Comparative research into credibility attributed to uniformed versus non-uniformed defense sources

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dc.contributor.advisor Popovich, Mark N. en_US
dc.contributor.author Thurwanger, Michael L. en_US
dc.coverage.spatial n-us--- en_US
dc.date.accessioned 2011-06-03T19:37:29Z
dc.date.available 2011-06-03T19:37:29Z
dc.date.created 1996 en_US
dc.date.issued 1996
dc.identifier LD2489.Z72 1996 .T48 en_US
dc.identifier.uri http://cardinalscholar.bsu.edu/handle/handle/185616
dc.description.abstract The U.S. Department of Defense employs both uniformed military personnel and non-uniformed civilian employees as information sources. The objectives of this study was to determine whether students, acting in the role of journalists, attributed greater credibility to uniformed or non-uniformed spokespersons and whether a difference in attribution could be measured when the topic being briefed was more specifically related to the military mission.Seventy undergraduate journalism students were randomly assigned to four groups and exposed to one of four videotaped press briefings. Two briefings announced the outbreak of hostilities involving U.S. forces or award of a major construction contract. Each of the announcements was delivered by a uniformed military public affairs officer or by a spokesperson in civilian business suit.Following the briefings, students evaluated the source using semantic differentials first developed by Berlo, Lemert and Mertz (1969) and prepared questions exactly as they would ask them following the spokesperson's prepared statement. The semantic differentials were analyzed using ANOVA. The follow-on questions were coded using methodology similar to that used by Einsiedel (1974) and evaluated using the "Coefficient of Imbalance" proposed by Janis and Fadner (1949). This second method was employed to determine whether data obtained and analyzed using the Coefficient of Imbalance would validate results obtained through the use of more traditional semantic differentials.Neither method resulted in findings which would suggest a statistically significant difference in the credibility attributed to the defense source by the student-journalists in any of the four treatments.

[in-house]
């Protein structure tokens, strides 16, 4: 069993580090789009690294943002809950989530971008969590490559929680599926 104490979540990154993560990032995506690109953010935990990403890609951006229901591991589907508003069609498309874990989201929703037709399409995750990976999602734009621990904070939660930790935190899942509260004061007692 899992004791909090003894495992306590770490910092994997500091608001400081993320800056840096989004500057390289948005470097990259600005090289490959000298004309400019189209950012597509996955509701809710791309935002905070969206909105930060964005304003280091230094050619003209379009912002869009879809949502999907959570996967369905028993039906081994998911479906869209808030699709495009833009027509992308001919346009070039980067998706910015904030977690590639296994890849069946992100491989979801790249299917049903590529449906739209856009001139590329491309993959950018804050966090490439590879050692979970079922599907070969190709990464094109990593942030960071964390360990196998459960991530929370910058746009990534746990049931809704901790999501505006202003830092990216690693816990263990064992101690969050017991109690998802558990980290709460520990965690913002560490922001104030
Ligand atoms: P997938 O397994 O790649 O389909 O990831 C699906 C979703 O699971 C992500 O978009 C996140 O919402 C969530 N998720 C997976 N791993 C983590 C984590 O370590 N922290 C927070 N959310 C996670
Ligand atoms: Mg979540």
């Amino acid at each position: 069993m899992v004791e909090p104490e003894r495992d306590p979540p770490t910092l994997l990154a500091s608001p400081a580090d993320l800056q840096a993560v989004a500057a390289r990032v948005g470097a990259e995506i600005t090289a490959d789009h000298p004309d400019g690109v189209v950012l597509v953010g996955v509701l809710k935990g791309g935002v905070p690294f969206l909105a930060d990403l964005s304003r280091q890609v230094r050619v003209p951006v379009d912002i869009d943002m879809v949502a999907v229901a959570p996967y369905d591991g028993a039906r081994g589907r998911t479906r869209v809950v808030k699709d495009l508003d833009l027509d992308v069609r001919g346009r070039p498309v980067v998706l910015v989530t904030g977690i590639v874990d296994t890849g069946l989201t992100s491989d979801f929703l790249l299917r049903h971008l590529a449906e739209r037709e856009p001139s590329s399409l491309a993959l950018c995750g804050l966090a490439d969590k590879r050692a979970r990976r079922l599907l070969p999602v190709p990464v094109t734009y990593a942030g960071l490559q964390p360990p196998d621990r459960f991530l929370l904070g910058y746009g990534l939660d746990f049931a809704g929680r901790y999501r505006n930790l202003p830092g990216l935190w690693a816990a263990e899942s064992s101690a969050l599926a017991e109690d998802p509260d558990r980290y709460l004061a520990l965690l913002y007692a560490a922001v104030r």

dc.description.sponsorship Department of Journalism
dc.format.extent i, 91 leaves ; 28 cm. en_US
dc.source Virtual Press en_US
dc.subject.lcsh Armed Forces and mass media -- United States. en_US
dc.subject.lcsh Military uniforms -- Public opinion. en_US
dc.subject.lcsh Journalists -- United States -- Public opinion. en_US
dc.subject.lcsh Military uniforms -- Psychological aspects. en_US
dc.subject.lcsh Journalism, School -- United States. en_US
dc.title Comparative research into credibility attributed to uniformed versus non-uniformed defense sources en_US
dc.description.degree Thesis (M.A.)
dc.identifier.cardcat-url http://liblink.bsu.edu/catkey/1033638 en_US


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  • Master's Theses [5318]
    Master's theses submitted to the Graduate School by Ball State University master's degree candidates in partial fulfillment of degree requirements.

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